Wednesday, 5 July 2017
…as you know how we exhorted, and comforted, and charged every one of you, as a father does his own children, 1 Thessalonians 2:11
Paul is continuing the thought of the previous verse which started with, “You are witnesses, and God also…” From there, he has been explaining how his conduct, along with those with him, was when they arrived at Thessalonica. And so continuing, he says, “as you know how we exhorted, and comforted, and charged every one of you.”
Here the beginning word “as” is emphatic. It is an adverb which indicates “just as,” or “even so.” Further, he now goes from the plural address when speaking to the whole, to speaking to each individual by saying “every one of you.” Not a single person is passed over, and so each person individually could receive this letter as his own. Each one of them was instructed to remember how he was personally exhorted, comforted, and charged.
The church is a group of people, and so certain things are done collectively in it, but it is a group of individuals, and so there should be an attention given to each member as well. Paul not only did this when in person, but he is continuing that pattern in his letter to them. It is a beautiful touch from the Apostle’s heart. So much so that he tells them his care for each was given “as a father does his own children.”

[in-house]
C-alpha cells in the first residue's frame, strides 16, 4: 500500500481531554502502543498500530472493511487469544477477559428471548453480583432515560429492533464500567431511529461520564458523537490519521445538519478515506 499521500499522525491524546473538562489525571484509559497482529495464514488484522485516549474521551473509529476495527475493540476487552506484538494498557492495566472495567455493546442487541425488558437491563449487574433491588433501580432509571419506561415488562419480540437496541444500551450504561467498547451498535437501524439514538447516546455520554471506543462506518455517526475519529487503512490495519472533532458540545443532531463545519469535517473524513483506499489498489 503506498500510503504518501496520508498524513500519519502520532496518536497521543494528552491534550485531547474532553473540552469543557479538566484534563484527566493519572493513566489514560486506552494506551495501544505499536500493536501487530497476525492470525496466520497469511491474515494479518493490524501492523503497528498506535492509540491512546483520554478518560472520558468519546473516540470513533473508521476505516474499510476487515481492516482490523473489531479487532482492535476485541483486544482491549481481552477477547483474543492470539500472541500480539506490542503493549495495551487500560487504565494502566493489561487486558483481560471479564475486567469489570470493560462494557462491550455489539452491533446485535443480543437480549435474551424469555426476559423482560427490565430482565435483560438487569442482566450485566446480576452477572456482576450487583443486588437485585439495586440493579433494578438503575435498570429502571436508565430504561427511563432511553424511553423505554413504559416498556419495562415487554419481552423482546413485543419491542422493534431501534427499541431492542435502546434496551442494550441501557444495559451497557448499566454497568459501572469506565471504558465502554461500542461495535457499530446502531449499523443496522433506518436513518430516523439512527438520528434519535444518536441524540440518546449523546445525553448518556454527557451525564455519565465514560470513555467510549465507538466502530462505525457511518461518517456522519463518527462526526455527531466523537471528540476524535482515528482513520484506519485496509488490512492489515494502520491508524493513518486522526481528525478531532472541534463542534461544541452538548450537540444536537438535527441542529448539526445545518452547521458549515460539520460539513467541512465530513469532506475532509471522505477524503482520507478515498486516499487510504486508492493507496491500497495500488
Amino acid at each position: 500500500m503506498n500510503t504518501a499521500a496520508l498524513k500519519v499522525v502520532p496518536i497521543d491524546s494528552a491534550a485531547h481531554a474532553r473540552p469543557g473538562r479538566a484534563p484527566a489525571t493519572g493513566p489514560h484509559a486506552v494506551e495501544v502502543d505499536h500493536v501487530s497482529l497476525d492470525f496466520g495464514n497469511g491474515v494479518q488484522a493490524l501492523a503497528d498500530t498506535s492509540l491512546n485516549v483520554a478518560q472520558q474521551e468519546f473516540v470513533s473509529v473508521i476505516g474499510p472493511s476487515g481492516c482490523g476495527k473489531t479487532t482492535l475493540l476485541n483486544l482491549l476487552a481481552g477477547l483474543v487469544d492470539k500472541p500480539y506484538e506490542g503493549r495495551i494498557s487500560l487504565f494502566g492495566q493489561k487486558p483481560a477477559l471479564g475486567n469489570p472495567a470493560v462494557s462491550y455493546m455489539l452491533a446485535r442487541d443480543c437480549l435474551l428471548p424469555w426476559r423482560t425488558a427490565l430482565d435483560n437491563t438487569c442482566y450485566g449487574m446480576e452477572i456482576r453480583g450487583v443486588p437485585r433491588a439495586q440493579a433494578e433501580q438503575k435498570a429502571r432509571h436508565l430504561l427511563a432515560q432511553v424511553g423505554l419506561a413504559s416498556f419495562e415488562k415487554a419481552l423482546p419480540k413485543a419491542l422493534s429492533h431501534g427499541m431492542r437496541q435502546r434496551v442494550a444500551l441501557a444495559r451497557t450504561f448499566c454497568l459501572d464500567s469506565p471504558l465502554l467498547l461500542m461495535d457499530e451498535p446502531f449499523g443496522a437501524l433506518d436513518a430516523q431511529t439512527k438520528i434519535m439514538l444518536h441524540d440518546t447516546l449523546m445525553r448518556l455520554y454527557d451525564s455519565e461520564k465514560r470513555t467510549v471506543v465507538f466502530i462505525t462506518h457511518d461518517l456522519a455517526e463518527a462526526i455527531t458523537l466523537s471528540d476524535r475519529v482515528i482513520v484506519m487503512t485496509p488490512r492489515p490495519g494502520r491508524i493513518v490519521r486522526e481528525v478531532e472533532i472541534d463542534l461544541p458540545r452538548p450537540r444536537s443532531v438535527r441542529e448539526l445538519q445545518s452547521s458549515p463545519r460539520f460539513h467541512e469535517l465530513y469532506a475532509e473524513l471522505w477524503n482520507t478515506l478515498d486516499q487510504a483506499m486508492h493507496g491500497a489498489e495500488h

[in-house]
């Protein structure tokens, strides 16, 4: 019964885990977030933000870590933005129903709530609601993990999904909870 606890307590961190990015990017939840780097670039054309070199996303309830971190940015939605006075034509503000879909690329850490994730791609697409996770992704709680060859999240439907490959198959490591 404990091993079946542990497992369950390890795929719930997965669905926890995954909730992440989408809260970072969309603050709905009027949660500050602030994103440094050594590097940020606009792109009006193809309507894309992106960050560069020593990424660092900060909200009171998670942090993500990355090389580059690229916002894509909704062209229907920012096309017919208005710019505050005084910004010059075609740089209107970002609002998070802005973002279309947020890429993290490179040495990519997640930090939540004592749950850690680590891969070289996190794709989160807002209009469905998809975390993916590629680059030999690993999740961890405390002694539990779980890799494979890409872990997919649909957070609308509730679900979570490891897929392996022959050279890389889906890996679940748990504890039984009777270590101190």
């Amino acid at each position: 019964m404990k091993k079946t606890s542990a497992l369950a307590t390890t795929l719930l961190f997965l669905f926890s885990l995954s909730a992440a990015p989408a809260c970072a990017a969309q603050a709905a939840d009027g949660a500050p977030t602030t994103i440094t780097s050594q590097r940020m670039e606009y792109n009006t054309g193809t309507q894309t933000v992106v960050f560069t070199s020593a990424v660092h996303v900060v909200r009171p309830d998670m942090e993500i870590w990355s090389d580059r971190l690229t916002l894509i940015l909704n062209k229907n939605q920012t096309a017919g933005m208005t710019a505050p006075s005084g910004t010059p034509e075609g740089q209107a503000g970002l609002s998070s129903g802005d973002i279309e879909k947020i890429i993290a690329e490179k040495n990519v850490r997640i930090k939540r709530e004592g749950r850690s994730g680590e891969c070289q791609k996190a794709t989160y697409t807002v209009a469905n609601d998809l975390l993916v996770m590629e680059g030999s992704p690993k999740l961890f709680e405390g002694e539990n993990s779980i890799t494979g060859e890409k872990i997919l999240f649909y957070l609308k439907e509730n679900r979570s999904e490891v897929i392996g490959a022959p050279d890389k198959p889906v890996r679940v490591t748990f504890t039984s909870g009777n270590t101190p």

He changes the metaphor here from the nursing mother of verse 7 to a caring father. Paul treated the church as a family, and he treated each person within the church as an individual family member who should be given special attention.
Again, he could not have written this to them unless it was true. If it were not so, they would have simply laughed at the letter and tossed it in the fire. But it was received, it was treasured, and it has been passed down to us as a reminder of the care given by Paul, and those with him, towards the church at Thessalonica.
Life application: Paul’s use of the family metaphors in this epistle should remind each of us that the church we attend is, in fact, like a family. As this is so, we should attempt to treat the other members of this family in that manner. Let us carry one another’s burdens, and let us treat them with respect and care.
Lord God, You have given us the church so that we can share in You with other people collectively. And the individual church that we attend is a group of people who should remember this, and tend to one another with respect and care. Help us not to be back-biters and troublemakers, but rather to act as brothers and sisters united in a common bond of love and caring. In this, surely You will be pleased. Amen.